Armored Units – Your Resident Brick House

These soldiers are, for all intents and purposes, moving walls. They will often completely shrug off most physical attacks. Archers will typically be completely incapable of dealing damage to a heavily armored unit. However, while these troops can seem almost indestructible, they instantly crumble when struck by magic. They also tend to have some of the worst mobility in the game. Still, if you make sure to take out the mages before pushing them to the front line, they are absolutely invaluable.

Flying Units – Death From Above

These are to mobility what Armored units are to defense. They do, however, very effectively mash mages. The big comedown is archers will kill them very, very fast. However, if there are no archers around, a flying unit gets to completely ignore the terrain. Which is absurdly potent.

Make sure to provide your flying units with a ranged weapon. This will allow them to hover over impassible terrain, such as water, and snipe troops. Troops that don't have a ranged ability will be completely incapable of attacking them if you do this!

Chain Attacks – There's No I In Team

Chain Attacks essentially give you a free, albeit weak, attack when a backup-type unit is positioned near other units. If a unit with the Chain Attack ability is positioned beside an enemy, then it will be hit with a Chain Attack every time they are attacked. This includes when they are attacked at a distance. Better yet, the effects of Chain Attacks will stack. So, if you have multiple units with this ability in contact with a single unit, they will be hit by each unit.

The chain attacker adds on damage without fear of being countered. So, worry not, each of these attacks is completely without risk for the chain attacker.

One thing to keep in mind is that Chain Attacks do not break. They are just add-on damage! The damage is also a set amount. So, if you have backup units positioned around an armored enemy, they will deal damage, even if their normal attack is typically completely nullified by the unit type. They do, however, take into account accuracy (determined by stats like hit and avoid as well as the terrain). So, a Chain Attack can miss. Another important thing to note is that if a backup unit is in attack range, they will perform a Chain Attack. This includes units that are using ranged attacks as well!

Chain Attack Example

There are two enemy units positioned above you. On the left, there is a swordsman, on the right, there is a berserker. There is a space between them, so you move Boucheron (the first character to join your army with access to the Chain Attack) right between the pair. Now, if you attack either of these enemy units with any other attack, this will cause Boucheron to hit them for a few points of damage. So, if you move Alear into position, and attack the berserker, you will break him, AND Boucheron will add on to the damage. If you follow up with an arrow shot from Eite, the berserker will be hit by the arrow, and Boucheron will, once again, take a weak swipe at them. You can keep doing this with every troop you have at your disposal until the enemy is dead.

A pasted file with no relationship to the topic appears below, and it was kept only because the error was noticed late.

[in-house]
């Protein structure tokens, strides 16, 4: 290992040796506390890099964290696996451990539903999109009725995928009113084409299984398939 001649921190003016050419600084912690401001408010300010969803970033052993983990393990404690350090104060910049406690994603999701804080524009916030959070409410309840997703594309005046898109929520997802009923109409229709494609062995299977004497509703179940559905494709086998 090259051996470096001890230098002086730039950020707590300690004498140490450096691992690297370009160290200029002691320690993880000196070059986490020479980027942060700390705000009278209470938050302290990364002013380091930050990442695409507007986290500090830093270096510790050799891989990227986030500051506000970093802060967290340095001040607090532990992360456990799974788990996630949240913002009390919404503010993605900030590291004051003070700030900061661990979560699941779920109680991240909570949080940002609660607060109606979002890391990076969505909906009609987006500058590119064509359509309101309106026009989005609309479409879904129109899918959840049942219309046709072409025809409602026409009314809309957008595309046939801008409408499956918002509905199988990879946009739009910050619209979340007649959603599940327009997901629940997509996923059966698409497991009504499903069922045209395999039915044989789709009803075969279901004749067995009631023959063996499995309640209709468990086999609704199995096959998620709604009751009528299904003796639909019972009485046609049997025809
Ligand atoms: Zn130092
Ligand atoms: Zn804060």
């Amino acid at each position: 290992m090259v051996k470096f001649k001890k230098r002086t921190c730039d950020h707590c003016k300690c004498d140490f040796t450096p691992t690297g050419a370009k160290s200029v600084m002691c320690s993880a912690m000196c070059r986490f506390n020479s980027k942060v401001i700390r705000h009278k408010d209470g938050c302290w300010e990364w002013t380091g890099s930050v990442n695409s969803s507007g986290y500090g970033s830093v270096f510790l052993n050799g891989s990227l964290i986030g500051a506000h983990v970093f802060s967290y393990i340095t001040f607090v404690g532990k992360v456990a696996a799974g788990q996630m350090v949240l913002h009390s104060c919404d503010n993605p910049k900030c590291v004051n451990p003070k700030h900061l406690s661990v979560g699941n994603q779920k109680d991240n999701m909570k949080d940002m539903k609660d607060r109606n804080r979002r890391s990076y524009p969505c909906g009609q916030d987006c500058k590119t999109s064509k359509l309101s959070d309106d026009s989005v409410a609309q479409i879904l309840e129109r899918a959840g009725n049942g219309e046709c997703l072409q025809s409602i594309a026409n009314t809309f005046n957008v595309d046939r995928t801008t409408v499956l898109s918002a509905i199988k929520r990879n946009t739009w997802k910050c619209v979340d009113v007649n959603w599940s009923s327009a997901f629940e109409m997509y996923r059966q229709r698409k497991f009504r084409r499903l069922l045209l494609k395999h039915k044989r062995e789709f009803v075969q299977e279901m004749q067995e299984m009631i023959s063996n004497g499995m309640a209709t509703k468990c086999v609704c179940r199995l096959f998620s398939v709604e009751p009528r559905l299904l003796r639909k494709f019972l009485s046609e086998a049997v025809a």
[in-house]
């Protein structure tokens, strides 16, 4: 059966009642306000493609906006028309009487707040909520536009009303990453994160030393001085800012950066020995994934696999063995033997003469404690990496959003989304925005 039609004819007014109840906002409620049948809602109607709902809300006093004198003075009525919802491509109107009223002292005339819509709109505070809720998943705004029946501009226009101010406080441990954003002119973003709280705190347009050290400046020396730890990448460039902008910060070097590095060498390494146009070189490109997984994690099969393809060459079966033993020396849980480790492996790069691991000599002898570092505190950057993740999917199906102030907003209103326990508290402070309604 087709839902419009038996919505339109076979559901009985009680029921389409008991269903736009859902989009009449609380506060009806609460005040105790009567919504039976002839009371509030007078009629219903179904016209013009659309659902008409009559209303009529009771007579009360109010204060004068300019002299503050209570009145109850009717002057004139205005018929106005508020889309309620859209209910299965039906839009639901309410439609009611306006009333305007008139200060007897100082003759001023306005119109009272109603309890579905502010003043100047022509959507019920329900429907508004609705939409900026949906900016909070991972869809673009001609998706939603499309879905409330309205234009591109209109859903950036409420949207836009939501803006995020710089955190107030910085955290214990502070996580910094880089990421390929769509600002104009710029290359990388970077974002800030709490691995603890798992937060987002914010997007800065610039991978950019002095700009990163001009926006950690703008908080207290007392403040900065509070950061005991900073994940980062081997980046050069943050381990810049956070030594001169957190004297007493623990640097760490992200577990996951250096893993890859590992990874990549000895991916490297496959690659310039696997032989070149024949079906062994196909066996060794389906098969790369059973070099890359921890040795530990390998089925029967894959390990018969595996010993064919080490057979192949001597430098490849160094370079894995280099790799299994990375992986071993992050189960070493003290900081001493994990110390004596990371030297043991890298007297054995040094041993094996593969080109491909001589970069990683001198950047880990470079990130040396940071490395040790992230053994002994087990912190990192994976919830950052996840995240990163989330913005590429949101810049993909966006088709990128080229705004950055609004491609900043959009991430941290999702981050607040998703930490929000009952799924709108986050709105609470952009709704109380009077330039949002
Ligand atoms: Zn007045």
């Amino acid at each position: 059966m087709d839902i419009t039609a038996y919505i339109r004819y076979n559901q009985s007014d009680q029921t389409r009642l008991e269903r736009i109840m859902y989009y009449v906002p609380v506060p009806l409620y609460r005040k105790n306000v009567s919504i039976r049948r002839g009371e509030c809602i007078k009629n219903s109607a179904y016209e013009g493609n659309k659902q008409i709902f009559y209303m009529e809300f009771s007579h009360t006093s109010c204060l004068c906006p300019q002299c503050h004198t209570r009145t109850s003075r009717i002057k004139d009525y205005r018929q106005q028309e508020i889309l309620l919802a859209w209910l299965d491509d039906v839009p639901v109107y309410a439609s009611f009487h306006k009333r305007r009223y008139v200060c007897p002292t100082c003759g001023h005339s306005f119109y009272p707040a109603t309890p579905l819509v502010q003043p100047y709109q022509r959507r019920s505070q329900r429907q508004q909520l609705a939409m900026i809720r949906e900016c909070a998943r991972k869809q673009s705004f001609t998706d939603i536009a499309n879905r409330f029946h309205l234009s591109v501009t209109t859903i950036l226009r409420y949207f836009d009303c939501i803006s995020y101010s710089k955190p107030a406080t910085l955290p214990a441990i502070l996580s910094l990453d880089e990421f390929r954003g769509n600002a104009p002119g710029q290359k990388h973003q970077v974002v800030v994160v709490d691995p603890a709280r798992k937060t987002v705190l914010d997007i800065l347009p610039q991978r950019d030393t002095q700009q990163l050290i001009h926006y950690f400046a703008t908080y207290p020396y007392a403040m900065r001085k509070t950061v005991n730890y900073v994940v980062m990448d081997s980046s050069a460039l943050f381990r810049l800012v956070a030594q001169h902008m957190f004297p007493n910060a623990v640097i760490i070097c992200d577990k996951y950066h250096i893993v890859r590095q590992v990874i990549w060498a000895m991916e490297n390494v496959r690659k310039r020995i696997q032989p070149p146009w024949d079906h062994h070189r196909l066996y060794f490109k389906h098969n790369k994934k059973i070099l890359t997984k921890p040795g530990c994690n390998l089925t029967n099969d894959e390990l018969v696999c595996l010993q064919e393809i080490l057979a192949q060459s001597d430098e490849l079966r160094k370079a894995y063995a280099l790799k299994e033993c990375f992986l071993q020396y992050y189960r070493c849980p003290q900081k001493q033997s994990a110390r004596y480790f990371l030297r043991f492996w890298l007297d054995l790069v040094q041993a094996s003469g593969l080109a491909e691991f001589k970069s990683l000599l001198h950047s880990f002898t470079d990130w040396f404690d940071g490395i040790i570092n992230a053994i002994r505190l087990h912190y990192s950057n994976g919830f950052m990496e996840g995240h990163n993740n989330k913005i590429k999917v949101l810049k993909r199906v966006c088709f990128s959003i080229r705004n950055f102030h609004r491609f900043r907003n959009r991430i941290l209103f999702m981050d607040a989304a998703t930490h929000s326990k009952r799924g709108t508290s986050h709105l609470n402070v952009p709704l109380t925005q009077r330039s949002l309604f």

Chain Guard System – Taking One For The Team

Much like the backup unit's Chain Attack, the Qi Adept troops have access to the Chain Guard. This is a means for providing support to fellow units, but that is where the similarities end. Unlike Chain Attacks, you need to activate the Chain Guard ability. What it does is take a hit for another unit. The damage will be twenty percent of the Qi Adepts' health. However, there is a serious catch; you need to be at full health in order to use this ability.

Certain items and Emblem Rings will give you the ability to gain life passively or while attacking. Qi Adepts benefit greatly from this type of setup.

So, one use of the Chain Attack means that it is used up for that turn. While this does make the Chain Guard a more limited ability, that isn't to say that it isn't still potent. The best use case is for when a unit is left exposed with an enemy nearby who is primed to target their weakness. In this instance, a Chain Guard can save a unit from almost certain demise. This is why you may want to keep your Qi Adept characters last in the lineup when possible, as they can help rescue you from unfortunate situations.

When the enemy is using the Chain Guard ability against you, your best tactic is to hit the Qi Adept character. Not only will any damage disrupt the Chain Guard, but the Qi Adept's Chain Guard ability doesn't apply the damage reduction to them; so, they will take the full weight of the hit.

Draconic Time Crystal – We Have To Go Back!

The final piece of the puzzle is, of course, your ability to wind back time. When you make a bad call, this allows you to go back and try again. This is a godsend for people playing with permadeath activated. However, there is one important element that the game doesn't tell you about… there is a limit to how many times you can turn back time. There will come a point where it won't let you take any more moves back. So, make sure to save during battle as well, this will give you an anchor point that you can reliably fall back on.

One thing to note. If you miss a shot, you can't simply turn back time and try again. You will just keep missing. The game knows your cheesy ways and is actively preventing you from using this system to get free re-rolls!